Running for president in the bicentennial year of 1976, Jimmy Carter -- peanut farmer, born-again Christian, and one-term governor -- played the role of Washington outsider to perfection. But his approach was more than a campaign strategy. The new president intended to govern the same way, and to carry that out he brought a whole team of outsiders to the White House, collectively nicknamed the "Georgia Mafia."
"You dance with the ones that bring you," comments journalist John A. Farrell on Carter's approach to staffing. "They were a very close-knit band of brothers. They did not have a lot in common with the national political party, they did not have a lot in common with the Congress. And they were pretty cocky guys as well."
Georgians With Connections
Most of the key positions in the executive branch were staffed by Georgians who had some connection to Carter: budget director Bert Lance; communications director Gerald Rafshoon; domestic policy advisor Stuart Eizenstat; Attorney General Griffin Bell; appointments secretary Phil Wise; Congressional liaison Frank Moore; White House counsel Robert Lipshutz. The closer one came to Carter's inner circle, the longer and deeper the connection. At the core were Carter's press secretary, Jody Powell, and de facto chief of staff, Hamilton Jordan.
Loyalty -- and Inexperience
In a profile of Jordan and Powell for Rolling Stone magazine, Joe Klein wrote, "They had been plucked by Carter from towns in the Georgia backwoods no more than forty miles from Plains, and programmed for total loyalty to Jimmy. He had taken up all their adult lives. There were no other allegiances possible... or even fathomable." Besides loyalty, the young pair brought to their jobs intelligence, irreverent humor, hard work -- and absolutely no experience in national government.
Jody Powell had grown up in rural Vienna, Georgia, the son of a farmer and a high school teacher. "He was the All-American boy: the smartest, cleverest, best-looking, most popular kid in school," wrote Klein. Like many other promising southern boys, his future boss included, Powell earned an appointment to one of the elite military academies. He was on his way to becoming an Air Force pilot when he was expelled in his final year for cheating on a history exam. "After getting kicked out for cheating," Powell later joked, "politics seemed like the next best thing."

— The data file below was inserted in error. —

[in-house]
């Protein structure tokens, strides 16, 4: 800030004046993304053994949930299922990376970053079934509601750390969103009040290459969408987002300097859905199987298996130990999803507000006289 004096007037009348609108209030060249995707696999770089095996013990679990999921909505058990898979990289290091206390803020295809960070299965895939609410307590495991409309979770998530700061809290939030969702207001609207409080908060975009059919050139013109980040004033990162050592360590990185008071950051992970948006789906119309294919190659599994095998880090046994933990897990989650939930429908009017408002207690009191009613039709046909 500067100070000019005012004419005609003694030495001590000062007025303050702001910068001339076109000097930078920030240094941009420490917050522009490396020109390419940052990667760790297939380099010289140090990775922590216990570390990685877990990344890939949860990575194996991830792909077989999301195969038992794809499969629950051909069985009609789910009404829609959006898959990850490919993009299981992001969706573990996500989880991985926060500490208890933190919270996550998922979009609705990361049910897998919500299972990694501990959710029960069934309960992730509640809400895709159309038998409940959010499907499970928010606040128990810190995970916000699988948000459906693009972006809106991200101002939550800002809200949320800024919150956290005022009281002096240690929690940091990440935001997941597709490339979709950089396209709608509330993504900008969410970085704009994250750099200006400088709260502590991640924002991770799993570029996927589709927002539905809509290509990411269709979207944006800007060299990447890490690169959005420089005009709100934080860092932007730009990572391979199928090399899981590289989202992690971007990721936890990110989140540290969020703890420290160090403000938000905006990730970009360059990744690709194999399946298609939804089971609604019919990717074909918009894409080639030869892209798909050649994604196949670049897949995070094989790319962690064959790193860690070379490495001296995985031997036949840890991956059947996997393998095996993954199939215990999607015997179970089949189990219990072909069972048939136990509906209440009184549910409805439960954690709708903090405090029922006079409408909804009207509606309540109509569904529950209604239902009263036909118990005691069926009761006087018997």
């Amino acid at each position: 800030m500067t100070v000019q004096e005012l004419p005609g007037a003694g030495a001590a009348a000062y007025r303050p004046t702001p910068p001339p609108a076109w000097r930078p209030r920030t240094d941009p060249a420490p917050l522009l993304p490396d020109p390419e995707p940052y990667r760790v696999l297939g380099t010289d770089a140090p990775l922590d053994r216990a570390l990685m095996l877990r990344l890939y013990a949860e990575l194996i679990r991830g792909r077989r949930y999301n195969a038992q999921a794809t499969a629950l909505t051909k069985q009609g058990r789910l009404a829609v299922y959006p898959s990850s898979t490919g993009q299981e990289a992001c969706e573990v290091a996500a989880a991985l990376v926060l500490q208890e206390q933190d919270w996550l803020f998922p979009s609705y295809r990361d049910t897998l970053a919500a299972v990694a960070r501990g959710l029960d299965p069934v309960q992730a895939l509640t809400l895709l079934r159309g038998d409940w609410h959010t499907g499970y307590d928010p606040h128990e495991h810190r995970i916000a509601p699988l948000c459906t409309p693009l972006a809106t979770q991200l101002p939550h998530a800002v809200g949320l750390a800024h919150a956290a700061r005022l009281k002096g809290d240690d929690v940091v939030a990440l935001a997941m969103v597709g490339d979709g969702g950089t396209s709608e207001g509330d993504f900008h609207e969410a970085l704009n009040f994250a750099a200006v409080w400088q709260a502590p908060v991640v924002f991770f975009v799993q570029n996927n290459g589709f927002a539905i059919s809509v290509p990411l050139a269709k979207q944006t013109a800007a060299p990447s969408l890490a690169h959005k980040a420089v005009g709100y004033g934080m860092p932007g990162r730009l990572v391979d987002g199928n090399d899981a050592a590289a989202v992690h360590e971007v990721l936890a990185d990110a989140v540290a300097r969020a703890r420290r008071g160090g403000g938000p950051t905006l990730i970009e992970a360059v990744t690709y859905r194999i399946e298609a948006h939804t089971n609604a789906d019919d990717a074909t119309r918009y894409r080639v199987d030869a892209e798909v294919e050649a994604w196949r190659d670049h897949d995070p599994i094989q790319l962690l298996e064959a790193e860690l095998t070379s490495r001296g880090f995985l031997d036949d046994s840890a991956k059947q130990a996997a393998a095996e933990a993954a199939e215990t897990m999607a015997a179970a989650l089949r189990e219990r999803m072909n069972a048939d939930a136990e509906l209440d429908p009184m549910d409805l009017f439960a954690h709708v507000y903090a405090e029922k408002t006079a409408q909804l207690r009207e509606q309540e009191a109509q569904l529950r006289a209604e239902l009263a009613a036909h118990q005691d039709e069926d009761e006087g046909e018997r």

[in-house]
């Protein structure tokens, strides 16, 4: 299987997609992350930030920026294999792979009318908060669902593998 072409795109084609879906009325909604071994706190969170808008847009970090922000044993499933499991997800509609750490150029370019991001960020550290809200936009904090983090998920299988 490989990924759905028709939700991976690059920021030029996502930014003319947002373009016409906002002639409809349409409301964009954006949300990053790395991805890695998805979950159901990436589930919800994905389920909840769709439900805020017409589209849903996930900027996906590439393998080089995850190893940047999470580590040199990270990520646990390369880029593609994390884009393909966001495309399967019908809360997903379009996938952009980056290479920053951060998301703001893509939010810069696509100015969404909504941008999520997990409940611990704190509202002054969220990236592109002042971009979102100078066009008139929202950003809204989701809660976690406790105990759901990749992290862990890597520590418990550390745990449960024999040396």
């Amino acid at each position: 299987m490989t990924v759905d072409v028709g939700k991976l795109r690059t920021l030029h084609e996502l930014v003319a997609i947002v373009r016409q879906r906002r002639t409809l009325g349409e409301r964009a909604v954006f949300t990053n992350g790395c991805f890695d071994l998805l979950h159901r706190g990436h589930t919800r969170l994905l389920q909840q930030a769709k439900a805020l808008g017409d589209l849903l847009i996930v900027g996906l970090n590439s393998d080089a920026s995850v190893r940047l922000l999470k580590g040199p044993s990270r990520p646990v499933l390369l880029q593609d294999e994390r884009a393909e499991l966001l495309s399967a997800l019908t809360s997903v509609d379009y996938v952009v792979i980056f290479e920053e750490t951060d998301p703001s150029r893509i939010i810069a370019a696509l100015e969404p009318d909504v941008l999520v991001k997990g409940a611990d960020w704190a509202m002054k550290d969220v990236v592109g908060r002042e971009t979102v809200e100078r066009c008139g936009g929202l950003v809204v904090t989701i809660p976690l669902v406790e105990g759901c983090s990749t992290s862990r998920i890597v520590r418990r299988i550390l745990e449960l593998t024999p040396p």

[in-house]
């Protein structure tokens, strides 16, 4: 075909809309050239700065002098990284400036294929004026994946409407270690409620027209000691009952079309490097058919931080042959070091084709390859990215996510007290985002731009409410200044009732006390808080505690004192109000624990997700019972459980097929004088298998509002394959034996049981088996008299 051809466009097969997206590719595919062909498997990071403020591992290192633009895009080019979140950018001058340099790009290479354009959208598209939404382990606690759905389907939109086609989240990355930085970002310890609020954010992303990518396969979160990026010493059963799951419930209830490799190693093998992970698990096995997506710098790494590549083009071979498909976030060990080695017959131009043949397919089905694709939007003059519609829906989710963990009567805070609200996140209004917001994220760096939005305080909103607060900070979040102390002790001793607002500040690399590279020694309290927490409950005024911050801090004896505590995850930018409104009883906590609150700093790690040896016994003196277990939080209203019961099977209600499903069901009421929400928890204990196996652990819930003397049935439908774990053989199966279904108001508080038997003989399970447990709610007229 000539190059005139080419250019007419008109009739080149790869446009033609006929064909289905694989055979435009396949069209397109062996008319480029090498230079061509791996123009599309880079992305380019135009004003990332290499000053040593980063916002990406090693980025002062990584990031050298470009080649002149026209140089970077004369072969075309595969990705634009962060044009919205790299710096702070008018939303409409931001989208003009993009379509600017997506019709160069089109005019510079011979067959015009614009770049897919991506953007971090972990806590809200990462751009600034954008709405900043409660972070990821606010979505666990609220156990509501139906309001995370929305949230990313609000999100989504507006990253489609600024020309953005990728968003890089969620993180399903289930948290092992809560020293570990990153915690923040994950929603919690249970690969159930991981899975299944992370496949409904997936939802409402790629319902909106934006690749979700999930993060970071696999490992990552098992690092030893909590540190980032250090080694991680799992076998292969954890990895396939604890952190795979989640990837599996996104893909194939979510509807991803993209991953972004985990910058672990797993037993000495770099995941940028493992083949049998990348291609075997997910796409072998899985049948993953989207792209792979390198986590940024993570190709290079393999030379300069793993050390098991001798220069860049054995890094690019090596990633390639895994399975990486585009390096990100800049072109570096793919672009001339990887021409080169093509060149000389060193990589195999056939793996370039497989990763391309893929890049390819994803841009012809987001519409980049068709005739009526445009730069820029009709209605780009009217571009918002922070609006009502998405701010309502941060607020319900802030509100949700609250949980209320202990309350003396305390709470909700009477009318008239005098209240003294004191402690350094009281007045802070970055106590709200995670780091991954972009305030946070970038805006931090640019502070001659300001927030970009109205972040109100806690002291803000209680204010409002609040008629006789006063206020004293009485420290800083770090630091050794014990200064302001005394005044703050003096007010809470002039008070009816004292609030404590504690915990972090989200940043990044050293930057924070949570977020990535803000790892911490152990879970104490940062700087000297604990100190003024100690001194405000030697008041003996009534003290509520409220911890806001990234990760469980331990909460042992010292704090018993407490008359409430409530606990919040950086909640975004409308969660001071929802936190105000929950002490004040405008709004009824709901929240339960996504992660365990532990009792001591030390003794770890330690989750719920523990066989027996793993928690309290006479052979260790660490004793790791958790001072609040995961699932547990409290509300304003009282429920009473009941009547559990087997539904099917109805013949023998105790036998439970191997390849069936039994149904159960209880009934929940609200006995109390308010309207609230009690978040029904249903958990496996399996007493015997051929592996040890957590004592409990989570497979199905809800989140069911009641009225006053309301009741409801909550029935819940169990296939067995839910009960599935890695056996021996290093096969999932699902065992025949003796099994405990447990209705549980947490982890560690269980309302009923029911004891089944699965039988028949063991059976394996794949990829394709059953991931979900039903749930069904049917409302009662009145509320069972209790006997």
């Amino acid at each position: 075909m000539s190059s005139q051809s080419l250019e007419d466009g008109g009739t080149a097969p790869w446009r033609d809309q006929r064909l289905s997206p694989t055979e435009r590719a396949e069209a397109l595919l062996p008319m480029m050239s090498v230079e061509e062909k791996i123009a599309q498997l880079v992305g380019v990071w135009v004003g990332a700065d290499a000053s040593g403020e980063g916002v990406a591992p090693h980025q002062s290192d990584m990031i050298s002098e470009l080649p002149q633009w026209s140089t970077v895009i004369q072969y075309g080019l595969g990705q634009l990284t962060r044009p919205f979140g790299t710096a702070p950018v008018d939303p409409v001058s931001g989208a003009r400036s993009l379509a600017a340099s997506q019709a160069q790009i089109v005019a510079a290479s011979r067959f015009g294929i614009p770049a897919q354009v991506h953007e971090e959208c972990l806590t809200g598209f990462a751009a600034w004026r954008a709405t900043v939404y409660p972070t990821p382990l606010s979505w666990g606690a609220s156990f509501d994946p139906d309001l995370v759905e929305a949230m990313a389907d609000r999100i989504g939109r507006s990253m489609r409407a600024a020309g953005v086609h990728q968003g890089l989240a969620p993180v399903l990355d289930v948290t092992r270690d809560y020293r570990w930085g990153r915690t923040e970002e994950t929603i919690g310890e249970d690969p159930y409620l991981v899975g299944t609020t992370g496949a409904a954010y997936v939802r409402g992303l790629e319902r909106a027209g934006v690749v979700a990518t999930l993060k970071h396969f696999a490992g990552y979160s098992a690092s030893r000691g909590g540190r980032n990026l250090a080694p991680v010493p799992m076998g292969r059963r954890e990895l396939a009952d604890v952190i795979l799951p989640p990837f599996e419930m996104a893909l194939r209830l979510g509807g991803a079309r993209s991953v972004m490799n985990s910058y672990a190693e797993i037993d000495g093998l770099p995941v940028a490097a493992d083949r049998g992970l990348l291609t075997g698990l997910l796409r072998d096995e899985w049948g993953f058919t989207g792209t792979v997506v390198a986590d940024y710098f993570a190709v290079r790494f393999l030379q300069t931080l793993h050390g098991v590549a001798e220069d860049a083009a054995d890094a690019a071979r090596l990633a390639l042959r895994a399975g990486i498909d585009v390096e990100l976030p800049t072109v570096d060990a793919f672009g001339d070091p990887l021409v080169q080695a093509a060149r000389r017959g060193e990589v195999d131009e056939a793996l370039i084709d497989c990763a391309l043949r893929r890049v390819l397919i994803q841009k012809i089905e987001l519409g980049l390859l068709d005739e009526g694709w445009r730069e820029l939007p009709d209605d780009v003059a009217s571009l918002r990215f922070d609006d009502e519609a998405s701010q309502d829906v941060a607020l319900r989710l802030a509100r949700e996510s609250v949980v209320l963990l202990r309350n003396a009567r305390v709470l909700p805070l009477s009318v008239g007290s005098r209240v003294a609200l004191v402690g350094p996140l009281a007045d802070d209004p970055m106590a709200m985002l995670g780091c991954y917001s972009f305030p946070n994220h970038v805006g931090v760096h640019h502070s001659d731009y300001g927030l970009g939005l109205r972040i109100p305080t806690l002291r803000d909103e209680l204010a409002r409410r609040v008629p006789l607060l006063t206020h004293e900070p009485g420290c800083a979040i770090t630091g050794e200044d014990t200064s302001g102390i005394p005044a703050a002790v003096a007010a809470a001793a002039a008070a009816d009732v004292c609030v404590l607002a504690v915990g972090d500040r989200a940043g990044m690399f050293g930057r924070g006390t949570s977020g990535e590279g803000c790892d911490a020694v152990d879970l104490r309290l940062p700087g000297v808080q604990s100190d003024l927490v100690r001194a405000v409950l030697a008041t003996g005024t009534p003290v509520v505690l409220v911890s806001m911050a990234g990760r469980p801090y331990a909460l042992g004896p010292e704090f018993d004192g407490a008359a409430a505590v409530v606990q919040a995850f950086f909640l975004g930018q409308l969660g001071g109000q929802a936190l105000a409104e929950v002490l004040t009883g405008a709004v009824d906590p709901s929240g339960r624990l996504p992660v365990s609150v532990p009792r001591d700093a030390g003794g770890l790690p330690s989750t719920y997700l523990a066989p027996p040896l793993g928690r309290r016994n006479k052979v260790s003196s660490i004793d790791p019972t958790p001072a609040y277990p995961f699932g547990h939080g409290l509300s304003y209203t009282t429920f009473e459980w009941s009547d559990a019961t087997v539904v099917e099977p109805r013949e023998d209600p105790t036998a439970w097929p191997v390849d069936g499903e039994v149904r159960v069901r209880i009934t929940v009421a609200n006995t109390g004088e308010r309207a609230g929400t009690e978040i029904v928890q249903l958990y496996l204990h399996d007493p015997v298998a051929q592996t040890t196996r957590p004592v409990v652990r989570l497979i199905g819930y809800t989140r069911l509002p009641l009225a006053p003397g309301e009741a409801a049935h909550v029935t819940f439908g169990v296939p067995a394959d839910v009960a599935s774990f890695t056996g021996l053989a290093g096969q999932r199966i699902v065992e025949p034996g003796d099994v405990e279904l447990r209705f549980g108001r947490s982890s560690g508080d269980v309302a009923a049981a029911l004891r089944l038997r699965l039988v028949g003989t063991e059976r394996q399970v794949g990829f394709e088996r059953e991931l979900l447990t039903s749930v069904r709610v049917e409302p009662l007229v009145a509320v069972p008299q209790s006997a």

Powell finished his degree at Georgia State in Atlanta, tried his hand at insurance, then ended up as a graduate student in political science at Emory University. In 1969, he sent a paper on southern populism to Jimmy Carter, then in the midst of a four-year campaign for governor. He soon found himself sharing hotel rooms and countless hours on the road with Carter as his driver and political handyman, and a strong bond formed between the two men. When Carter won the governorship Powell became his press secretary, a role he would play for the next ten years. During the 1976 campaign and in the White House, Powell earned a reputation with reporters for his sharp sense of humor and fierce loyalty to Carter.
Compared to Powell, Hamilton Jordan was a city boy, born and raised in the town of Albany, Georgia. Schoolmates remembered him more for his affable personality than for his performance in the classroom or on the athletic field. He grew up in a political family -- his classmates voted him most likely to become governor some day -- and remained proud of his southern heritage, even when the civil rights movement came to Albany in 1961 in the person of Martin Luther King Jr. After graduating from the University of Georgia, he spent six months in Vietnam before being sent home with black water fever; his tour of duty was long enough for him to conclude "there was no escaping the fact that the war was wrong." Back home in Albany in 1966, hating his job at a bank, Jordan started volunteering for gubernatorial hopeful Jimmy Carter. Though Carter lost, he had found a natural political talent in the twenty-four year old. Four years later, with Jordan managing the campaign, the outcome was different.